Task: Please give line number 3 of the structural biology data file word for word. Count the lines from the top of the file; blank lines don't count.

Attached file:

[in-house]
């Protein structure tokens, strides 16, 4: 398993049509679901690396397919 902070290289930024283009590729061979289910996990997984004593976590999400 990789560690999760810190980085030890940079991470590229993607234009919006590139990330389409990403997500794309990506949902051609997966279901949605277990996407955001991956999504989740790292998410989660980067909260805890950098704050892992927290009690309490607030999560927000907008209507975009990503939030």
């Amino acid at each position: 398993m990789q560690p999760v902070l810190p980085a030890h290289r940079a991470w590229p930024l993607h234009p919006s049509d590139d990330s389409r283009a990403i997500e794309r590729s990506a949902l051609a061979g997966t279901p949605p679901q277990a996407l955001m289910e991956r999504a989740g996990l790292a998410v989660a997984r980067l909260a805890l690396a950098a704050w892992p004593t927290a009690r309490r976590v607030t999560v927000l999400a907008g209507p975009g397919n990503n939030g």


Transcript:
């Amino acid at each position: 398993m990789q560690p999760v902070l810190p980085a030890h290289r940079a991470w590229p930024l993607h234009p919006s049509d590139d990330s389409r283009a990403i997500e794309r590729s990506a949902l051609a061979g997966t279901p949605p679901q277990a996407l955001m289910e991956r999504a989740g996990l790292a998410v989660a997984r980067l909260a805890l690396a950098a704050w892992p004593t927290a009690r309490r976590v607030t999560v927000l999400a907008g209507p975009g397919n990503n939030g």